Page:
Rolls backs SA Bloodhound project

2013-05-13 19:40

Rolls-Royce has announced its support for The Bloodhound Project, an international education initiative focused on a 1609km/h land speed record attempt in South Africa.

A Rolls-Royce EJ200 jet engine will be used in the custom hybrid rocket to propel the car to more than 1600km/h (the official target is 1000mph) or 1.4 times the speed of sound. The automaker will also provide financial and technical support for the bid to make a car faster than a cruising jumbo jet.

Rolls-Royce director of engineering and technology, Colin Smith, called for the UK to do more to inspire young people about science, technology, engineering and mathematics.


Smith said: “Cutting edge engineering keeps Rolls-Royce, and the UK, at the forefront of global business. We understand the fundamental importance of inspiring young people about STEM and know that more needs to be done. Sponsoring Bloodhound gives us an opportunity to showcase world-class British engineering and invest in our future.”

Richard Noble, Bloodhound project director ,,said: “Rolls-Royce’s support is invaluable. It's highly motivated ambassadors will help us reach many more schools and youth groups across the country. Their experience of working within a first-class aerospace company makes them perfect role models for aspiring engineers”.

In its normal role, the EJ200 jet engine generates 9071kg/90kN of thrust to power the twin-engined Eurofighter Typhoon combat aircraft.

In 1983 Noble used a Rolls-Royce Avon 302 1983 in Thrust 2 to set a record of 1019.47km/h while two Spey 202 turbofan engines, as used in a McDonald Douglas F4 Phantom, enabled Wing Commander Andy Green to become the first, and so far only, person to break the sound barrier on land in Thrust SSC at 1227.986km/h in 1997.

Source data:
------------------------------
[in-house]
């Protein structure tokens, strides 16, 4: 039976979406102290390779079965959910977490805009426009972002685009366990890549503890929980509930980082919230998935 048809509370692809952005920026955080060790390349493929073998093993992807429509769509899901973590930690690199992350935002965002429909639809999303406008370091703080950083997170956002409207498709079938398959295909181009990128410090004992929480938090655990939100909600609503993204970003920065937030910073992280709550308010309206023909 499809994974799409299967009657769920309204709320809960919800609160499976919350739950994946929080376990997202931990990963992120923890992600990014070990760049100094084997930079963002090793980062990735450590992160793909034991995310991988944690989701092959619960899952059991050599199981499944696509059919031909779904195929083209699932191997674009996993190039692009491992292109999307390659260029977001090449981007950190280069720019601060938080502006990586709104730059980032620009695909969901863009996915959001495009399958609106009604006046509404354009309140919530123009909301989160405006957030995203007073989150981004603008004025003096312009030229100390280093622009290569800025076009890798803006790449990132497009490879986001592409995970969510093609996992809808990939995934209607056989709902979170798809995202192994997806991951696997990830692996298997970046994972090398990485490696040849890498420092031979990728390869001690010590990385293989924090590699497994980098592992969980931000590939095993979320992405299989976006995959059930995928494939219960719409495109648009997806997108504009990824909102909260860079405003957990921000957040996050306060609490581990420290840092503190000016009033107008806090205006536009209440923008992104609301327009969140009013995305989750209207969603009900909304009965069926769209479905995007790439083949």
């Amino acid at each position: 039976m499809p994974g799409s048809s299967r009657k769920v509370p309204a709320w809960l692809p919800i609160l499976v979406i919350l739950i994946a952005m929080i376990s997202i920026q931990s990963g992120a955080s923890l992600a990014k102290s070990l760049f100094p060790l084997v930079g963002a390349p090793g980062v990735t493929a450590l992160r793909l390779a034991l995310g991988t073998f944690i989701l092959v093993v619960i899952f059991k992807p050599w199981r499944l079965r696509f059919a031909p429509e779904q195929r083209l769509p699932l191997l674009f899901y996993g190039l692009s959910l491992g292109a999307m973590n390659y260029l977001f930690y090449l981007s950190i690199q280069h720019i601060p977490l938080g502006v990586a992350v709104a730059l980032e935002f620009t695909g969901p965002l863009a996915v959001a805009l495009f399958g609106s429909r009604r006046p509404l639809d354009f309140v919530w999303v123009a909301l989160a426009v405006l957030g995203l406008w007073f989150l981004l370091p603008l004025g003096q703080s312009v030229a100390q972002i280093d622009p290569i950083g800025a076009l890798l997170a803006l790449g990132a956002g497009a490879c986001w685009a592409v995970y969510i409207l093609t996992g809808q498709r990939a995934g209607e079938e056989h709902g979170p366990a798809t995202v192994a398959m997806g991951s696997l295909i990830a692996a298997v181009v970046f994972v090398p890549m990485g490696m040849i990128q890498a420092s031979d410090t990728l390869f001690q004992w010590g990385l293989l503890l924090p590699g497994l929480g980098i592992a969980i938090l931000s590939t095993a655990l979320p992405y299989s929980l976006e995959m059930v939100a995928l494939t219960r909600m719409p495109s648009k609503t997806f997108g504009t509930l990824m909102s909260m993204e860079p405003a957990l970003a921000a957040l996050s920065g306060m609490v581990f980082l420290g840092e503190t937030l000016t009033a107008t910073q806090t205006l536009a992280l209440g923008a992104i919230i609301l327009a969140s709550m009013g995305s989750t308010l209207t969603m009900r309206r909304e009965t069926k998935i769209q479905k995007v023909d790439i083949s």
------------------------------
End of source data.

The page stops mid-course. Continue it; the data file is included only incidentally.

The company did not officially sanction or endorse any of these activities, however.

In 2008 Rolls-Royce became an early adopter of the project, formally deciding to provide the programme with essential engine support which in turn enabled the Ministry of Defence to loan three redundant early development EJ200 jet engines once the Eurofighter Typhoon flight development programme had been completed.


Noble said: "Building the car is a mammoth task with more than 3000 specially designed and about-to-be-made components. There is a huge volume of activity and the  Bloodhound engineering team is absolutely determined to have the car on its wheels with the EJ200 engine running by October 2013 and we all came to the conclusion that this is achievable.

"By the end of 2013 crucial components such as  the tailfin will still be in manufacture and it's quite clear that we won’t be in South Africa for December, as hoped."

So when will the project be completed?

Noble said: "We felt strongly that we should avoid deadline creep; we should  set an achievable date and deliver. So it's second quarter (April/May/June) 2014 but there’s one more important point -  this is turning into a truly tremendous team and we are going to try to beat that..

"See you on Haksteen Pan in 2014 - if not before."

To find out more visit the project's website!